As new media and the phenomenon of Web 2.0 continue to evolve at lightning speed, one new term that seems to have some staying power is “social media.” And as social media becomes more popular with people of all ages, agencies must take a closer look at one-size-fits-all technology policies that create barriers to collaboration within these media spaces.

Advocates for open networks say the issue is one of effective leadership and training rather than technology, while critics point out the all-too-real security concerns that are of particular interest to defense workers and warfighters. That tension between collaboration and security will be part of the focus of next month’s AFCEA SOLUTIONS Series: Information Assurance and is part of an emerging conversation taking place on the blogosphere.

Bob Gourley, chief technology officer, Crucial Point LLC, uses Web 2.0 platforms regularly. He has written extensively about using social media in the collaborative space—with an eye on national security planning—on his blog.

Gourley acknowledges that the need to mitigate risk is a significant issue, but he emphasizes the unique nature of the collaboration that takes place on the Internet and how it “accelerates good ideas.” One advantage he mentions is the ability to outsource—or actually, “crowdsource”—the discovery of information to various individuals who bring new information to your attention. “These others can be crowds, random individuals, fields of experts or trusted friends,” Gourley says. “Which of these you leverage can vary from subject to subject or task to task.”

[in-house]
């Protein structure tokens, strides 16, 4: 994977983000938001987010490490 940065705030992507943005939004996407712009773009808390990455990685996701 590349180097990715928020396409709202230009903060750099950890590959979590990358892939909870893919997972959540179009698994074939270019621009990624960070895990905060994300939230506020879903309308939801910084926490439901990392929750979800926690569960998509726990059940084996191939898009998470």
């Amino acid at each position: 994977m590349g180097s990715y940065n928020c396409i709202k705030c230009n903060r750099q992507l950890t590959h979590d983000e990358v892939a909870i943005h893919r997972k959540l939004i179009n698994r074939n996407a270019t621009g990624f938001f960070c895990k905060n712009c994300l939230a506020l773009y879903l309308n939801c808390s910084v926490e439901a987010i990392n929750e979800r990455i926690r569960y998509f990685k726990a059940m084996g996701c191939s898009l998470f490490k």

Source Book Update

September 15, 2008

ATTENTION AFCEA CONTACTS: Time to Update Your Company's SIGNAL Source Book Listing

One of the benefits of AFCEA corporate membership is the free corporate profile that companies receive annually in the January issue of SIGNAL Magazine. Called the Source Book, the listing of leading technology companies also has an online version that can be accessed at To ensure that your business’s most current information is available to customers, your company’s AFCEA contact can now update the corporate profile through the AFCEA member portal or can connect to the portal from the Source Book online site. The deadline for updates to be included in the January 2009 print directory is September 24, 2008.

AFCEA is sending each corporate contact a letter that includes instructions on how to update the company’s profile online. Contacts can wait for the letter to arrive or go immediately to the site and follow the instructions on how to update. A user identification number and password are required, but password and identification help also is available online. All corporate contacts should review their company’s profile on the site to ensure it is correct. Write-ups that do not require changes should be reviewed and approved by clicking "okay for publication." Contacts also should be sure to add their firm’s areas of expertise to the Topical Guide.